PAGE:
Our campus is also in the planning stages for a new 35,000 SFT Design Center that will serve as a resource for makers across campus. Construction of this center will begin in 2016. When completed, this center will house a variety of making equipment and tools, including 3D printers, injection-molding machines, laser cutters, etc.

How does your school engage with the maker community at large?

The Illinois MakerLab and the FabLab are both open to the community. These two labs bring together members from the maker community for workshops and meetups. We invite makers into the classroom as well (eg: Mitch Altman visited the Making things class and was also engaged with the living and learning community program for Illinois undergraduate students). Our students are also encouraged to engage with maker communities online and present their projects at local and national <akerfaire events. As an example, the 2015 CU-Make event brought together three different campus units, a community organizations and a couple of area businesses to create a make-a-thon event where over a hundred participants (kids, parents, university students and faculty) came together to create solutions for seniors living in a nearby assisted-living community.  

What partnerships (informal or formal) do you have with makers and/or community organizations outside of campus?

1. The MakerLab is a partner in the Illinois Marketplace and Maker Literacy project, which seeks to build marketplace and maker literacy skills in low income and low literacy populations across Illinois. This project partners with the Illinois Small Business Development Corporation at Bethel New Life (a non-profit), and the University of Illinois Extension. We have also installed a printer in a village in Chennai, India as part of our efforts to expand our reach beyond the state of Illinois.

2. The CU Fab Lab is operated as a partnership between the community and the university. 

What has been the impact of maker culture on your campus?

The most important impact would be on student engagement and learning during the making process. When these activities are placed in the broader context of community service, we find students putting in significant amount of effort to create value in our academic and civic community. There have been significant inroads made in convincing students that they can make what they consume, instead of buying. We have seen this help in reducing costs in several research units. For example, the MakerLab helps researchers create custom design test equipment, at low cost, rather than buying this equipment in the market. We have also seen some successful startups as well, although that is not the focus of our efforts. We believe that making skills along with access to low cost and easy to use desktop fabrication technologies, serve to empower individuals to create, and fulfill their intrinsic desire to make the things that they use.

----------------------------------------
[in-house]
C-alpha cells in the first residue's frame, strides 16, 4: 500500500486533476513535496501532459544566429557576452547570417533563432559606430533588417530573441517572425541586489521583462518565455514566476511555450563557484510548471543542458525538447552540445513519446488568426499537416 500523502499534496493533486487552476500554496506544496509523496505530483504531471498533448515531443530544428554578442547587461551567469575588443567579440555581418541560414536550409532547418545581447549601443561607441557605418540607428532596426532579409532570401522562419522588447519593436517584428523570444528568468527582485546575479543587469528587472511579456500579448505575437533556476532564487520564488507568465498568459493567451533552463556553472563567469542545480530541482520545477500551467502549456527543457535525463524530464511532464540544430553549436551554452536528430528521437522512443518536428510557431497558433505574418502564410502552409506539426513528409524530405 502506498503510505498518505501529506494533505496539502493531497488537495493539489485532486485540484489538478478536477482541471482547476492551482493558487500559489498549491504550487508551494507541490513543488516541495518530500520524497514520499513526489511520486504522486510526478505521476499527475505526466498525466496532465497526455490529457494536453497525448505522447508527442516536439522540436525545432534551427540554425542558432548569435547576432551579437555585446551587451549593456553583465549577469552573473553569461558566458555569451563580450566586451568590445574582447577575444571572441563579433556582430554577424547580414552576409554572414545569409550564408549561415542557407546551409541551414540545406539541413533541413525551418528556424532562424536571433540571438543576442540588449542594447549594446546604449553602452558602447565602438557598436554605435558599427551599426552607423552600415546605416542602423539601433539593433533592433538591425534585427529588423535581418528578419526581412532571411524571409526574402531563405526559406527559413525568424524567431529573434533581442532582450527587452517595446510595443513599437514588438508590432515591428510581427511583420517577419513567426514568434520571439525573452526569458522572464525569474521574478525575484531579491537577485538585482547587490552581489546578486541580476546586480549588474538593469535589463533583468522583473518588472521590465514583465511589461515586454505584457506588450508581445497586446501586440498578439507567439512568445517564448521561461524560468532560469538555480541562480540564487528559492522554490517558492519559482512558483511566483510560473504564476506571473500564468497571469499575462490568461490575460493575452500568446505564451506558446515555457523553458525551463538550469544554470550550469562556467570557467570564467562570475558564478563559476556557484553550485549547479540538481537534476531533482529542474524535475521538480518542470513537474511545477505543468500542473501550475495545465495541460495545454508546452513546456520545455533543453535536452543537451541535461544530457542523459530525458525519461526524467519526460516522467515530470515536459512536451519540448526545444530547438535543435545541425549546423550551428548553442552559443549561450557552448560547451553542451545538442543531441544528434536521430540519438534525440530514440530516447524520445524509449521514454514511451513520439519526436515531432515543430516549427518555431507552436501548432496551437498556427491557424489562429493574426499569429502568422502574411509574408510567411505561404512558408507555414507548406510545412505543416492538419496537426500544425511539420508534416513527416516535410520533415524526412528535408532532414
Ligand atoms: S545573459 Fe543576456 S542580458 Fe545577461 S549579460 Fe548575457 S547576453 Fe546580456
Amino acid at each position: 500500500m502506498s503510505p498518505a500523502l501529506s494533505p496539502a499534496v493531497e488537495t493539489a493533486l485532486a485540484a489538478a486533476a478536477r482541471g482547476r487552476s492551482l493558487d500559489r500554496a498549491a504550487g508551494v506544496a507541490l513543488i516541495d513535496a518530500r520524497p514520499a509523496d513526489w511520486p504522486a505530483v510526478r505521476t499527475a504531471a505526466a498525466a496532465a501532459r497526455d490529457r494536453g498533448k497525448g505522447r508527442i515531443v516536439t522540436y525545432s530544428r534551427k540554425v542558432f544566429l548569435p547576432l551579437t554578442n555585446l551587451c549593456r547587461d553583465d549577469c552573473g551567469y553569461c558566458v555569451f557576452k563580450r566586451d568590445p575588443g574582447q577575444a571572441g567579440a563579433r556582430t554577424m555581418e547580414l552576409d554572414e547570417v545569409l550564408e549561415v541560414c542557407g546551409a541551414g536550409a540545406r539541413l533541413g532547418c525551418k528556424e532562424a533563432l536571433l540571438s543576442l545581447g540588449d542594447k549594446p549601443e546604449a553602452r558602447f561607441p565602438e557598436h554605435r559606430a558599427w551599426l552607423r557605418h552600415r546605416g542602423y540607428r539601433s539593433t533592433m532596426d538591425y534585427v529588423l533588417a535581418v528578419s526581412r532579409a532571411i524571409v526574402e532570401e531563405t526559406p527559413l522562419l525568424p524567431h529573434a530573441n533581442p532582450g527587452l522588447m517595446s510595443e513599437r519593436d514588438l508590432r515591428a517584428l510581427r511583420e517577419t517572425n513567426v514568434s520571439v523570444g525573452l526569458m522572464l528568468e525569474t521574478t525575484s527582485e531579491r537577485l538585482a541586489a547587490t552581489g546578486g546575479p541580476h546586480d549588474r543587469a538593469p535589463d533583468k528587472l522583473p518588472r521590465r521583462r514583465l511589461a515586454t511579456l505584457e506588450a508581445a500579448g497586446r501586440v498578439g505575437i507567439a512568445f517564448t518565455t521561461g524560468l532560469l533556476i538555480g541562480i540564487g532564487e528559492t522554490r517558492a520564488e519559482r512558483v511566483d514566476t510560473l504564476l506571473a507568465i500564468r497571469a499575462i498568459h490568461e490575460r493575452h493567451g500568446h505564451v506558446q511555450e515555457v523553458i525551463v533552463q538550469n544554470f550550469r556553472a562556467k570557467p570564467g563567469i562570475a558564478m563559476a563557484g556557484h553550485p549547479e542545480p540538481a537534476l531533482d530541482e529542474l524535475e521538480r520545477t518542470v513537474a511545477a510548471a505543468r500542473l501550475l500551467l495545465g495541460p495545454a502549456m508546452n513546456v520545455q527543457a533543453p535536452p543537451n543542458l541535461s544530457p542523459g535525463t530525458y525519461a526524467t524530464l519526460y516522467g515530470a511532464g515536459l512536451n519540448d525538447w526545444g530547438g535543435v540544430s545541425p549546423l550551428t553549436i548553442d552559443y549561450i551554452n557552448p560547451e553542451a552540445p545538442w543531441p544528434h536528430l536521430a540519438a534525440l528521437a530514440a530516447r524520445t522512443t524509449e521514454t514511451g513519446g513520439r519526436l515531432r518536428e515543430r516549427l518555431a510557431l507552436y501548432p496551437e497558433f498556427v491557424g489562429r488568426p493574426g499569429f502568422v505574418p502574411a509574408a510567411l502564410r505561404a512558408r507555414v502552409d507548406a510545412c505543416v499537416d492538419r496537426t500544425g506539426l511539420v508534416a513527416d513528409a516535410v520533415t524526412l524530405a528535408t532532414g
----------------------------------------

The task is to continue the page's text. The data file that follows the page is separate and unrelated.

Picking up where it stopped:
What are the success stories relating to your maker culture?

One startup that was facilitated by the MakerLab was PikMoments/GetPixet. Two computer science students came to the MakerLab needing a prototype shell for their raspberry pi-based smart camera. Our student designers helped them create this prototype, which they then used to make an investor pitch. They are now part of an accelerator in Silicon Valley. Another example is the Making Things class, which has seven marketable ideas each semester. The students in this class actually sell their products, some of which are capable of being small scale businesses. For example, in Spring 2014, the students in this class developed an amplifier for smart phones (Boost), without any electronics, and in Spring 2015, they developed a device (Foldr) that helps people fold clothes faster and more consistently than doing it by hand.